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Consumer Advisory Council Minutes

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Consumer Advisory Council Meeting Summary                                                 January 16, 2008
Consumer Advisory Council members present:                                CAC members absent:
Bill P                               Michael G                            Sheila
Christine V                          Nancy S                              Mark
Dara C                               Randy P                              Nina C
Leo                                  Jaclyn M
Latrice                              Michael V
Linda P
Margaret

Community present:
James                     Joe                        Riff                      Bill
Ravel                     Caleb                      Joseph                    Gretchen


Welcome and Introduction.
The meeting called to order by Christine, serving as the Chair, with Dara as the Co-Chair. The meeting
summary of December 19th was accepted as provided within the CAC packet of materials.

IAC Update
Randy shared that the January IAC focused on Prevention and the proposal to hire a consultant to assist
with research on national best practices as it relates to homelessness prevention and to facilitate local
discussions on which elements should be prioritized for local implementation. Randy noted that he was the
sole IAC member voting against procuring consultant services for this project, as he felt that funds could be
better spent on direct prevention efforts. Bill noted that the consultant will also help prepare a grant
application to the State of Washington for $3 million in prevention funds, and so we hope to recoup the
investment in the consultant services.

The IAC will hold their annual retreat March 3rd, and CAC members are encouraged to email Christine or
Randy to share ideas about what issues should be prioritized for CEH in the coming year.

The group reviewed the draft Governing Board agenda. Michael reported he intended to bring up the issue
of the encampment clearings and asked members what other items they felt needed to be shared at the
Governing Board.

Housing Advocacy Day
Advocacy Day will be held February 14th. CAC members are welcome to attend. Gretchen and Laird will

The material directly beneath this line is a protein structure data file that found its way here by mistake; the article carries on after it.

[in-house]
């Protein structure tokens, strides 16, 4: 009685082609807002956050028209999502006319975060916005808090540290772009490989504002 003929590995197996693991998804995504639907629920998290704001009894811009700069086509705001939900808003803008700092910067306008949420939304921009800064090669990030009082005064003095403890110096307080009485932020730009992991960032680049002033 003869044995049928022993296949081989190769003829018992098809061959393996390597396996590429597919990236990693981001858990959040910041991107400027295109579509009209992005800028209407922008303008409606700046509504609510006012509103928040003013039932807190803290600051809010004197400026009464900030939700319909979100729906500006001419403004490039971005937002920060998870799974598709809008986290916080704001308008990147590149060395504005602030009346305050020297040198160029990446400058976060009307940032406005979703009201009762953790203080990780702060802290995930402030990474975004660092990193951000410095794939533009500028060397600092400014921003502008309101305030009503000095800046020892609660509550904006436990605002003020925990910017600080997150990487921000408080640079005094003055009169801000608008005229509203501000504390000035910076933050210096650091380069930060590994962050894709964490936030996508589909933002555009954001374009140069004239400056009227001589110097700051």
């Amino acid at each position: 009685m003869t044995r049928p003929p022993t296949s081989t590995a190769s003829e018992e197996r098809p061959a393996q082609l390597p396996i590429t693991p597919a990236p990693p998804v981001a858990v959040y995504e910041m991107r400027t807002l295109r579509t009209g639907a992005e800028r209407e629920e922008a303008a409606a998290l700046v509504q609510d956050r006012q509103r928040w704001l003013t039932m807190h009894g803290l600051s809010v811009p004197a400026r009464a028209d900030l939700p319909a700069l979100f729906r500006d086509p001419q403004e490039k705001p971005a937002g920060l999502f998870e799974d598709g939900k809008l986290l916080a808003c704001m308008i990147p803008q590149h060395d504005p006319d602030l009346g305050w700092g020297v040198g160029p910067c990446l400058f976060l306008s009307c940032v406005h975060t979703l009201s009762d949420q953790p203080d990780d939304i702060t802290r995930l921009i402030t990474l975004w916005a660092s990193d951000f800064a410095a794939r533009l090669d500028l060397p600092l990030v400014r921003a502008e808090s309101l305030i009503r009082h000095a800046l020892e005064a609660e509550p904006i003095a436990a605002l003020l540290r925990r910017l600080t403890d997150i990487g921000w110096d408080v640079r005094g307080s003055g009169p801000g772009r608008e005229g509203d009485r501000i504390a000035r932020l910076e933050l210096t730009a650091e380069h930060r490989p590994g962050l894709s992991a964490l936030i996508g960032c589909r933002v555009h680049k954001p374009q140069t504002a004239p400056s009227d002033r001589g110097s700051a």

communicate with CAC members to arrange logistics for those who wish to attend.

CAC Focus Groups
Gretchen reported that Youth and Young Adults providers would like to assist the CAC in convening a focus
group among youth. CAC members were enthusiastic about this possibility, and Jaclyn and Gretchen will
coordinated with YYA providers to convene such a group. Gretchen, Bill and Nina will meet in early
February to plan logistics for a south county focus group.

Prevention Response
The CAC reviewed the summary of prevention services that was developed by the Prevention Task Force.
The task force has been meeting since April, 2007 to identify homelessness prevention strategies using a
primary definition of prevention (the provision of emergency assistance and interventions to prevent people
from becoming homeless in the first place, i.e. keeping people housed.) Task force members are identifying
components of an effective prevention system for King County -- including what components of a regional
prevention system exist and are working well, what components exist but could be improved, and what
components don’t exist and need to be built. System components thus far identified include (without
prioritization):
   Identification and Outreach: Research what populations are at risk of becoming homeless and reaching
    out to them to enroll them in services before they become homeless.
   Information & Referral: Provide people with timely and appropriate referrals to services.